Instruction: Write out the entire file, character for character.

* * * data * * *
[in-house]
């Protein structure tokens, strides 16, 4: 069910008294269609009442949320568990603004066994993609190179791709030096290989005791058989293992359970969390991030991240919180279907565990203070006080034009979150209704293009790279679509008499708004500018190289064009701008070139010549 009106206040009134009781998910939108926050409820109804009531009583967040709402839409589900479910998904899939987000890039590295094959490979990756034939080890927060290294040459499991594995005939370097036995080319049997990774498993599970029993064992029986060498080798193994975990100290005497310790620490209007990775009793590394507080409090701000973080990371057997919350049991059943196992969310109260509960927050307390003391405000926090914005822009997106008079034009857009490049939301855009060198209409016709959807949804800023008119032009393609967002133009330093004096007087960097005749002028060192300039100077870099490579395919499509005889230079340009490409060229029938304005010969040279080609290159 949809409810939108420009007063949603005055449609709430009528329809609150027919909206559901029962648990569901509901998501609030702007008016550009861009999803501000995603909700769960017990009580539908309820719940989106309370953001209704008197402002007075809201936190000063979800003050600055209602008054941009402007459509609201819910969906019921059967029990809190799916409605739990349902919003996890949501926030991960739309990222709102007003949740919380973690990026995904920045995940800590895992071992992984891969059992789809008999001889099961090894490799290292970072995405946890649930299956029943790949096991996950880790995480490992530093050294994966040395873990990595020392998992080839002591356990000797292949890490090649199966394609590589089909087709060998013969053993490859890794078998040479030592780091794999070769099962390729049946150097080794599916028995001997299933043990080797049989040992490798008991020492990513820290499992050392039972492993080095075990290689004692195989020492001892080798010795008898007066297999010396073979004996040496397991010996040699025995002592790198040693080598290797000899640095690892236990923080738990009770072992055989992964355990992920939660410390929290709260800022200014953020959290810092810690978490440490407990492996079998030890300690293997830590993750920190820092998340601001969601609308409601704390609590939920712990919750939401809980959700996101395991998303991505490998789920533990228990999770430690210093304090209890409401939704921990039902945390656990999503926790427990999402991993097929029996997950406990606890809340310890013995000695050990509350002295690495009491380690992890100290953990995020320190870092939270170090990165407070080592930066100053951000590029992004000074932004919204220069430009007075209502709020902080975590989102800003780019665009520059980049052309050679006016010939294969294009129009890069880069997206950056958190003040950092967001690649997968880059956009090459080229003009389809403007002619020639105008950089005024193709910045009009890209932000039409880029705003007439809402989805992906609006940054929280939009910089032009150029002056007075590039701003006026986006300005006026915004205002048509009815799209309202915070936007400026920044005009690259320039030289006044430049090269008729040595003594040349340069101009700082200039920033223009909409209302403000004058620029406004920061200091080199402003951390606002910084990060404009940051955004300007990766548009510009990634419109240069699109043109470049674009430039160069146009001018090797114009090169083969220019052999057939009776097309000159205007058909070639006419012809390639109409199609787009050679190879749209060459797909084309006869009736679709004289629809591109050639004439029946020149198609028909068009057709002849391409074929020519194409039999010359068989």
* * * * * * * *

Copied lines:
[in-house]
């Protein structure tokens, strides 16, 4: 069910008294269609009442949320568990603004066994993609190179791709030096290989005791058989293992359970969390991030991240919180279907565990203070006080034009979150209704293009790279679509008499708004500018190289064009701008070139010549 009106206040009134009781998910939108926050409820109804009531009583967040709402839409589900479910998904899939987000890039590295094959490979990756034939080890927060290294040459499991594995005939370097036995080319049997990774498993599970029993064992029986060498080798193994975990100290005497310790620490209007990775009793590394507080409090701000973080990371057997919350049991059943196992969310109260509960927050307390003391405000926090914005822009997106008079034009857009490049939301855009060198209409016709959807949804800023008119032009393609967002133009330093004096007087960097005749002028060192300039100077870099490579395919499509005889230079340009490409060229029938304005010969040279080609290159 949809409810939108420009007063949603005055449609709430009528329809609150027919909206559901029962648990569901509901998501609030702007008016550009861009999803501000995603909700769960017990009580539908309820719940989106309370953001209704008197402002007075809201936190000063979800003050600055209602008054941009402007459509609201819910969906019921059967029990809190799916409605739990349902919003996890949501926030991960739309990222709102007003949740919380973690990026995904920045995940800590895992071992992984891969059992789809008999001889099961090894490799290292970072995405946890649930299956029943790949096991996950880790995480490992530093050294994966040395873990990595020392998992080839002591356990000797292949890490090649199966394609590589089909087709060998013969053993490859890794078998040479030592780091794999070769099962390729049946150097080794599916028995001997299933043990080797049989040992490798008991020492990513820290499992050392039972492993080095075990290689004692195989020492001892080798010795008898007066297999010396073979004996040496397991010996040699025995002592790198040693080598290797000899640095690892236990923080738990009770072992055989992964355990992920939660410390929290709260800022200014953020959290810092810690978490440490407990492996079998030890300690293997830590993750920190820092998340601001969601609308409601704390609590939920712990919750939401809980959700996101395991998303991505490998789920533990228990999770430690210093304090209890409401939704921990039902945390656990999503926790427990999402991993097929029996997950406990606890809340310890013995000695050990509350002295690495009491380690992890100290953990995020320190870092939270170090990165407070080592930066100053951000590029992004000074932004919204220069430009007075209502709020902080975590989102800003780019665009520059980049052309050679006016010939294969294009129009890069880069997206950056958190003040950092967001690649997968880059956009090459080229003009389809403007002619020639105008950089005024193709910045009009890209932000039409880029705003007439809402989805992906609006940054929280939009910089032009150029002056007075590039701003006026986006300005006026915004205002048509009815799209309202915070936007400026920044005009690259320039030289006044430049090269008729040595003594040349340069101009700082200039920033223009909409209302403000004058620029406004920061200091080199402003951390606002910084990060404009940051955004300007990766548009510009990634419109240069699109043109470049674009430039160069146009001018090797114009090169083969220019052999057939009776097309000159205007058909070639006419012809390639109409199609787009050679190879749209060459797909084309006869009736679709004289629809591109050639004439029946020149198609028909068009057709002849391409074929020519194409039999010359068989």